, , ,

It is a fact of life that we are to be pushed down and opposed in all things. I do not pretend to know that fate will be any easier on anyone for trying their hardest, pushing to the limits of mental exertion, or exhausting all physical energy. I really don’t. However, there are times in which one must demand something from life, too. When dues have been paid and courses run, whether life has acknowledged that or not one should claim a reward, a destiny, a result, better than one has. In this one thing I oppose the Stoics, for they would accept life and her gifts as sufficient for their efforts. I do not. I believe Pindar. He once wrote that honors should be sought because we had put the efforts towards obtaining them. To demand glory, to do so when we have paid our dues, it is not wrong, the product of hubris, or the manipulation of an overambitious soul. We demand to be given what is ours, regardless of who or what believes we do not deserve it. It is ours by virtue of our efforts, our sacrifice, our suffering.

John Milton wrote, in Paradise Lost, of a Satan that demanded glory despite his rebellious state. As he escaped Hell to confront God directly, he faced a cyclops-like creature that had been placed there to keep him from completing the attempt. A monster that:

…black it stood as night,
Fierce as ten Furies, terrible as Hell,
And shook  a dreadful Dart; what seem’d his head
The likness of a Kingly Crown had on.
Satan was now at hand, and from his seat
The monster moving forward came as fast,
With horrid strides, Hell trembled as he strode.
Th’ undaunted Fiend what this might be admir’d,
Admir’d, not fear’d; God and his Son except,
Created thing naught vallu’d he nor  shun’d;
And with disdainful look thus first began.

Some would argue Satan is the hero of Paradise Lost, I neither agree nor disagree. Suffice it to say that John Milton was a very religious man, more Protestant than Catholic, whose hero would not have been the rebel who started all conflict. Let us focus instead on what Milton believed the muses had told him about the infamous primordial rebel. Satan, alone, faces this gigantic monster now bent on stopping him. The monster is life. We are all Satan. We have all committed some terrible mistake at some point in our lives. We have rebelled against authority, we have done things we are not proud of or reject. We have all suffered the scorn of a life that seems to taunt us, a life placed there by some unknowable force, bent on our submission, fixated on our destruction. Such is life, such will always be life. If that is the case, if we are all satans in disguise, then his answer in this fictional work of Milton’s is all the more relevant to us:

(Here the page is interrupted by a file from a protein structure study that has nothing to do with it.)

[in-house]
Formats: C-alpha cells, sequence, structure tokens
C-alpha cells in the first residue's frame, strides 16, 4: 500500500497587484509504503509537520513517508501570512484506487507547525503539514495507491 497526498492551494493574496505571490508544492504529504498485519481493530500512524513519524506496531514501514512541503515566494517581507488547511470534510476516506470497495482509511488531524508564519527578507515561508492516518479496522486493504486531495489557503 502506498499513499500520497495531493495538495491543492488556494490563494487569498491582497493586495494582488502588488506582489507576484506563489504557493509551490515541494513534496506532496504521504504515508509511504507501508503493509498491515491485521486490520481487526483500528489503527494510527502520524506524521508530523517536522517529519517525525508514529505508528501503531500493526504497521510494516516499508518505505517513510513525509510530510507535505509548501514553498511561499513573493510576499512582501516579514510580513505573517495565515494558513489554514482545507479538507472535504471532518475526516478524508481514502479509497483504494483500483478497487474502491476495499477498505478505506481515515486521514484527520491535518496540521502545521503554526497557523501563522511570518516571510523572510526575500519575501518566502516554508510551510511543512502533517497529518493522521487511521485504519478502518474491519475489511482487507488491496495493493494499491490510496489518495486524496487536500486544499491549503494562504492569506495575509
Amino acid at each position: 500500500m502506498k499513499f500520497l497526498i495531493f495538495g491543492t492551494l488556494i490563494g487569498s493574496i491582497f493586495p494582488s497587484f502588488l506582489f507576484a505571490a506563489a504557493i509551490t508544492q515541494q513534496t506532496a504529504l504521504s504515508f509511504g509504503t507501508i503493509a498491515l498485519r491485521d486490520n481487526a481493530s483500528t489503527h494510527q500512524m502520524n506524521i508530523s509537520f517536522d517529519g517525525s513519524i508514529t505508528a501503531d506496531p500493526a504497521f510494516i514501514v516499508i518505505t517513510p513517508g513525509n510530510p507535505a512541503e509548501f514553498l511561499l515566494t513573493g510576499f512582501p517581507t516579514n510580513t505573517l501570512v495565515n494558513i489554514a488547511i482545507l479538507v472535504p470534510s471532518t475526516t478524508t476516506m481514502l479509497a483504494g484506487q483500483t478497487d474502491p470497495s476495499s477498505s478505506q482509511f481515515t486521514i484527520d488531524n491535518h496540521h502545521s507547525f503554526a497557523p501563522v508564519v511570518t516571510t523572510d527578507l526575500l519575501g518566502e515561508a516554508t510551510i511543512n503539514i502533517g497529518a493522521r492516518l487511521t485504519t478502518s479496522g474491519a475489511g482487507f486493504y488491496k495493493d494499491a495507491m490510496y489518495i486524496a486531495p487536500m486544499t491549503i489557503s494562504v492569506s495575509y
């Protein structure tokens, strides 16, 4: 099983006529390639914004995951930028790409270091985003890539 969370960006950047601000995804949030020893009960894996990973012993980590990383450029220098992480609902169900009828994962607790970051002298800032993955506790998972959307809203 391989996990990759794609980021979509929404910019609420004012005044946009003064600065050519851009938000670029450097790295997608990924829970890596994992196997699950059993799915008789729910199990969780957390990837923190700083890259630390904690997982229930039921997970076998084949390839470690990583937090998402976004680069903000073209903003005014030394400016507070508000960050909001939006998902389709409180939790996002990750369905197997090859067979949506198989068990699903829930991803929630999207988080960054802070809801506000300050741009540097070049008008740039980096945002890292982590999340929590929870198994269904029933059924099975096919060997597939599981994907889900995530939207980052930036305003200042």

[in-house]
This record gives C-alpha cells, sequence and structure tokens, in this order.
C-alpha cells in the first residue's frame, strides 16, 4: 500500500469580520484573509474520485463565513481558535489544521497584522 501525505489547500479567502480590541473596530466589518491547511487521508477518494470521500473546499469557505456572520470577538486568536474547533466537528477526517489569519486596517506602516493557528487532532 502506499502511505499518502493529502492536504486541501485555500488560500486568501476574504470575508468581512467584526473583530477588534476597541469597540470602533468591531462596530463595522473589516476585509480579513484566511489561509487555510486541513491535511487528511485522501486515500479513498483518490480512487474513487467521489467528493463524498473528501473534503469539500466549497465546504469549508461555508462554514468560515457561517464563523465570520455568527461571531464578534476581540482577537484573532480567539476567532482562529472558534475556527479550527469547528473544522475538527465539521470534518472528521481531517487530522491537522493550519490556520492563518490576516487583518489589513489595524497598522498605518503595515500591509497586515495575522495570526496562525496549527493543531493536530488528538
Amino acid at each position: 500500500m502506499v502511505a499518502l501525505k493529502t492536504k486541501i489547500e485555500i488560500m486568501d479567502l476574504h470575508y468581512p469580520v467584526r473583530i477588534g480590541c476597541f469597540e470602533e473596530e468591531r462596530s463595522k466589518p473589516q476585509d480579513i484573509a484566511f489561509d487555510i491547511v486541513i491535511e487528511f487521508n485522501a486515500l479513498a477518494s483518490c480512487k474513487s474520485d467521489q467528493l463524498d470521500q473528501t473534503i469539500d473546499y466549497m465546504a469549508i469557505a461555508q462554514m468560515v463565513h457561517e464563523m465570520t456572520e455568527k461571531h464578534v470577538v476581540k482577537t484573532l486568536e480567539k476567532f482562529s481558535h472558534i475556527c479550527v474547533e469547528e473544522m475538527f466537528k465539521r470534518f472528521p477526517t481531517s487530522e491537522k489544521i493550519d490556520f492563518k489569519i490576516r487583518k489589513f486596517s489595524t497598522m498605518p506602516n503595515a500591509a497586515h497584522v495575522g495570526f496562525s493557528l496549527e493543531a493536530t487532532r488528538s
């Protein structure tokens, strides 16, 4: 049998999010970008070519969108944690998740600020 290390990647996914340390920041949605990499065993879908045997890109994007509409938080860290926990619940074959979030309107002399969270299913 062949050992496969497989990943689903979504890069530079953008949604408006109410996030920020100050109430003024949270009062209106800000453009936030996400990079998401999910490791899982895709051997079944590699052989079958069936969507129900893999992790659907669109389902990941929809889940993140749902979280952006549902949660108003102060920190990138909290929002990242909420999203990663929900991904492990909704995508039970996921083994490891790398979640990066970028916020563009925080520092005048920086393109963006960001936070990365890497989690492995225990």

Whence and what are though, execrable shape
That dar’st, though grim and terrible, advance
Thy miscreated Front athwart my way
To yonder Gates? through them I mean to pass,
That be assur’d, without leave askt of thee:
Retire, or taste thy folly, and learn by proof,
Hell-born, not to contend with Spirits of Heav’n.

Life is huge, and ugly, and scary. It charges at us with its mighty spear, shaking the ground beneath her, as if we were to sink into the abyss below us by its sheer weight. All shakes, all trembles, and all fall to their knees. But not us. We who have done the work, paid the price of our genius in sweat, and blood, and tears; we have a different duty. We have a different calling. We are too invested in what we have accomplished to stop now, before the dawn, and call it quits. We cannot fail, because we have done too much already. Every moment of our lives we have done the deed, and we will not be pushed aside by life; not now, not anymore. We may find, after all, that huge and scary life is nothing more than a mirage of power, set up by that huge nature, spirit, or god, in fear of what we might do. Said the beast:

Art thou that Traitor Angel, art thou hee,
Who first broke peace in Heav’n and Faith, till then
Unbrok’n, and in proud rebellious Arms
Drew after him the third part of Heav’ns Sons
Conjur’d against the highest, for which both Thou
And they outcast from God, are here condemn’d
To waste Eternal daies in woe and pain?
And reck’n’st thou thy self with Spirits of Heav’n,
Hell-doomd, and breath’st defiance here and scorn,
Where I reign King, and to enrage thee more,
Thy King and Lord

Why yes, that’s me. Recognition, even in the face of the worst of circumstances, is the reward life gives only when taken. Also, only when taken with right to be taken. Life is a monster, it is true. No matter who you speak to, and how well-going their lives sound, life is a beast no one can get rid of. We should respect it, yes, all the more, because it is our lives. But remember this, reader, as well, even the worst of us have to face it and demand from it what belongs to us. The result may be you still don’t get what you want, but within, in our souls, we will have gain the respect we are owed; a recognition of our deeds and the necessity of our reward which, soon or late, will come. Let us be not dismayed at the thought of a hard and ignominious life. Although, as well, let us not fade so deeply into the abyss that we are never seen despite our deeds. Too hard have we worked, too long have we labored, to allow life to keep us on our knees.

Our path is the road to take, let us walk in it with pride.